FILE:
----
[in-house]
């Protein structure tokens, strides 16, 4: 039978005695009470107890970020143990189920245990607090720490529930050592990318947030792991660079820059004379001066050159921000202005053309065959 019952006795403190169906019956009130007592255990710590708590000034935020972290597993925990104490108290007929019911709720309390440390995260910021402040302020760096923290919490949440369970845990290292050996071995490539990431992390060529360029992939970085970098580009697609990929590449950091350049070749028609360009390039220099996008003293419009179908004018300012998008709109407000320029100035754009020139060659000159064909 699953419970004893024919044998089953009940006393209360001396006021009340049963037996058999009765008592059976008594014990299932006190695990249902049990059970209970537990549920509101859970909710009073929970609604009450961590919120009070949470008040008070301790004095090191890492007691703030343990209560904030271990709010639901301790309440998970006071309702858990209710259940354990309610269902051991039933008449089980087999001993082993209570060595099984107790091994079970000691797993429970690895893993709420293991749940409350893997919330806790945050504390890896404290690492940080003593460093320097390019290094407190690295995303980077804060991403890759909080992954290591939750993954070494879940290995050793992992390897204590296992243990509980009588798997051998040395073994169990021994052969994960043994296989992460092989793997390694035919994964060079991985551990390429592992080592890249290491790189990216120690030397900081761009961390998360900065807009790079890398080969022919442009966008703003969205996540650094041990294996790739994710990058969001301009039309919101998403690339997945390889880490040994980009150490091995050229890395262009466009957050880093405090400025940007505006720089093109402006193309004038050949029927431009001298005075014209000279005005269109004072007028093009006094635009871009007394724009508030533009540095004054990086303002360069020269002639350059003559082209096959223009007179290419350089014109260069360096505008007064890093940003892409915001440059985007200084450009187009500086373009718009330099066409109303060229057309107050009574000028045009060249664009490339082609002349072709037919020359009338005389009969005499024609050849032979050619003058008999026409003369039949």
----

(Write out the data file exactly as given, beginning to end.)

[in-house]
């Protein structure tokens, strides 16, 4: 039978005695009470107890970020143990189920245990607090720490529930050592990318947030792991660079820059004379001066050159921000202005053309065959 019952006795403190169906019956009130007592255990710590708590000034935020972290597993925990104490108290007929019911709720309390440390995260910021402040302020760096923290919490949440369970845990290292050996071995490539990431992390060529360029992939970085970098580009697609990929590449950091350049070749028609360009390039220099996008003293419009179908004018300012998008709109407000320029100035754009020139060659000159064909 699953419970004893024919044998089953009940006393209360001396006021009340049963037996058999009765008592059976008594014990299932006190695990249902049990059970209970537990549920509101859970909710009073929970609604009450961590919120009070949470008040008070301790004095090191890492007691703030343990209560904030271990709010639901301790309440998970006071309702858990209710259940354990309610269902051991039933008449089980087999001993082993209570060595099984107790091994079970000691797993429970690895893993709420293991749940409350893997919330806790945050504390890896404290690492940080003593460093320097390019290094407190690295995303980077804060991403890759909080992954290591939750993954070494879940290995050793992992390897204590296992243990509980009588798997051998040395073994169990021994052969994960043994296989992460092989793997390694035919994964060079991985551990390429592992080592890249290491790189990216120690030397900081761009961390998360900065807009790079890398080969022919442009966008703003969205996540650094041990294996790739994710990058969001301009039309919101998403690339997945390889880490040994980009150490091995050229890395262009466009957050880093405090400025940007505006720089093109402006193309004038050949029927431009001298005075014209000279005005269109004072007028093009006094635009871009007394724009508030533009540095004054990086303002360069020269002639350059003559082209096959223009007179290419350089014109260069360096505008007064890093940003892409915001440059985007200084450009187009500086373009718009330099066409109303060229057309107050009574000028045009060249664009490339082609002349072709037919020359009338005389009969005499024609050849032979050619003058008999026409003369039949």